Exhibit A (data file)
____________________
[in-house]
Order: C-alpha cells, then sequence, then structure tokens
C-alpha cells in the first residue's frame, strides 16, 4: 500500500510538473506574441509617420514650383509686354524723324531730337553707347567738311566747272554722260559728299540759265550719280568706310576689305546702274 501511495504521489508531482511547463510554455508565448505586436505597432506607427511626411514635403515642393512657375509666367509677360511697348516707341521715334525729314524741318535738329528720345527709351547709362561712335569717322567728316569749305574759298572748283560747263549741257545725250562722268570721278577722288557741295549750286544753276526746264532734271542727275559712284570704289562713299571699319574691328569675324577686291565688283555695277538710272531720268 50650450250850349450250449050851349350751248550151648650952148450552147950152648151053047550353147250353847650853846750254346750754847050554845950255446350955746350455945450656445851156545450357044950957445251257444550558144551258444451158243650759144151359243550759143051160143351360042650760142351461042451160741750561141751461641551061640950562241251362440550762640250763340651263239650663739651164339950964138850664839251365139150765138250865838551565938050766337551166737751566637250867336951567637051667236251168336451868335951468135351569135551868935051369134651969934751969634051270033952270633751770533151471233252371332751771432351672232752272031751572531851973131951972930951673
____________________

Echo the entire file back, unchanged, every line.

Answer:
[in-house]
Order: C-alpha cells, then sequence, then structure tokens
C-alpha cells in the first residue's frame, strides 16, 4: 500500500510538473506574441509617420514650383509686354524723324531730337553707347567738311566747272554722260559728299540759265550719280568706310576689305546702274 501511495504521489508531482511547463510554455508565448505586436505597432506607427511626411514635403515642393512657375509666367509677360511697348516707341521715334525729314524741318535738329528720345527709351547709362561712335569717322567728316569749305574759298572748283560747263549741257545725250562722268570721278577722288557741295549750286544753276526746264532734271542727275559712284570704289562713299571699319574691328569675324577686291565688283555695277538710272531720268 50650450250850349450250449050851349350751248550151648650952148450552147950152648151053047550353147250353847650853846750254346750754847050554845950255446350955746350455945450656445851156545450357044950957445251257444550558144551258444451158243650759144151359243550759143051160143351360042650760142351461042451160741750561141751461641551061640950562241251362440550762640250763340651263239650663739651164339950964138850664839251365139150765138250865838551565938050766337551166737751566637250867336951567637051667236251168336451868335951468135351569135551868935051369134651969934751969634051270033952270633751770533151471233252371332751771432351672232752272031751572531851973131951972930951673